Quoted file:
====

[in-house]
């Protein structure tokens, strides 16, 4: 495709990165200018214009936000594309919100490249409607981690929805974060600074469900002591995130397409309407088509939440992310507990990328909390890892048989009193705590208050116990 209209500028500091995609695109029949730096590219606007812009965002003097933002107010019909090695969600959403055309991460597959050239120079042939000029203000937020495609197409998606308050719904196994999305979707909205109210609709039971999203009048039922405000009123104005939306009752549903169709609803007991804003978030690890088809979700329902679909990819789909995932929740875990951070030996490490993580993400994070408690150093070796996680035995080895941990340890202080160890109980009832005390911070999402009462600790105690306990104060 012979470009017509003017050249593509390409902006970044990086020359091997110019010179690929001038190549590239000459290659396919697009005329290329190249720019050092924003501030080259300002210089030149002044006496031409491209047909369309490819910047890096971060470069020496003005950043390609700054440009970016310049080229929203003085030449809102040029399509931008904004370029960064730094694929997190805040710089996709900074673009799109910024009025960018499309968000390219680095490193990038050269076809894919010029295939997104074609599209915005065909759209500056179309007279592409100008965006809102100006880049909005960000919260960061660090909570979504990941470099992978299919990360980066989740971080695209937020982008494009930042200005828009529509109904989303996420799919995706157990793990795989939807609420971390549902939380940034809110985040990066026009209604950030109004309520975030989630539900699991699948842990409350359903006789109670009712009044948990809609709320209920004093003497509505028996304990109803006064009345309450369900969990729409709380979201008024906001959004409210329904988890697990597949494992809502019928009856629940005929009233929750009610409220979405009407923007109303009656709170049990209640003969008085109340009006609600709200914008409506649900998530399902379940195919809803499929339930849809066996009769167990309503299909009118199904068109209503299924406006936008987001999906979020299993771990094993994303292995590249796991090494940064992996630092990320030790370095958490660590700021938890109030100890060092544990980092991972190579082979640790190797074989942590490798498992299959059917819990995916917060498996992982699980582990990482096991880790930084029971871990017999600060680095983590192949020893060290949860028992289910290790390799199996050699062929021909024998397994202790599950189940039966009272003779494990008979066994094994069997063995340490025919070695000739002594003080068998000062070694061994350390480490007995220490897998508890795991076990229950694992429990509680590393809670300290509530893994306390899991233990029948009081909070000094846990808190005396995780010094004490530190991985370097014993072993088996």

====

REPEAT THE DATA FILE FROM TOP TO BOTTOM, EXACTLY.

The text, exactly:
[in-house]
């Protein structure tokens, strides 16, 4: 495709990165200018214009936000594309919100490249409607981690929805974060600074469900002591995130397409309407088509939440992310507990990328909390890892048989009193705590208050116990 209209500028500091995609695109029949730096590219606007812009965002003097933002107010019909090695969600959403055309991460597959050239120079042939000029203000937020495609197409998606308050719904196994999305979707909205109210609709039971999203009048039922405000009123104005939306009752549903169709609803007991804003978030690890088809979700329902679909990819789909995932929740875990951070030996490490993580993400994070408690150093070796996680035995080895941990340890202080160890109980009832005390911070999402009462600790105690306990104060 012979470009017509003017050249593509390409902006970044990086020359091997110019010179690929001038190549590239000459290659396919697009005329290329190249720019050092924003501030080259300002210089030149002044006496031409491209047909369309490819910047890096971060470069020496003005950043390609700054440009970016310049080229929203003085030449809102040029399509931008904004370029960064730094694929997190805040710089996709900074673009799109910024009025960018499309968000390219680095490193990038050269076809894919010029295939997104074609599209915005065909759209500056179309007279592409100008965006809102100006880049909005960000919260960061660090909570979504990941470099992978299919990360980066989740971080695209937020982008494009930042200005828009529509109904989303996420799919995706157990793990795989939807609420971390549902939380940034809110985040990066026009209604950030109004309520975030989630539900699991699948842990409350359903006789109670009712009044948990809609709320209920004093003497509505028996304990109803006064009345309450369900969990729409709380979201008024906001959004409210329904988890697990597949494992809502019928009856629940005929009233929750009610409220979405009407923007109303009656709170049990209640003969008085109340009006609600709200914008409506649900998530399902379940195919809803499929339930849809066996009769167990309503299909009118199904068109209503299924406006936008987001999906979020299993771990094993994303292995590249796991090494940064992996630092990320030790370095958490660590700021938890109030100890060092544990980092991972190579082979640790190797074989942590490798498992299959059917819990995916917060498996992982699980582990990482096991880790930084029971871990017999600060680095983590192949020893060290949860028992289910290790390799199996050699062929021909024998397994202790599950189940039966009272003779494990008979066994094994069997063995340490025919070695000739002594003080068998000062070694061994350390480490007995220490897998508890795991076990229950694992429990509680590393809670300290509530893994306390899991233990029948009081909070000094846990808190005396995780010094004490530190991985370097014993072993088996």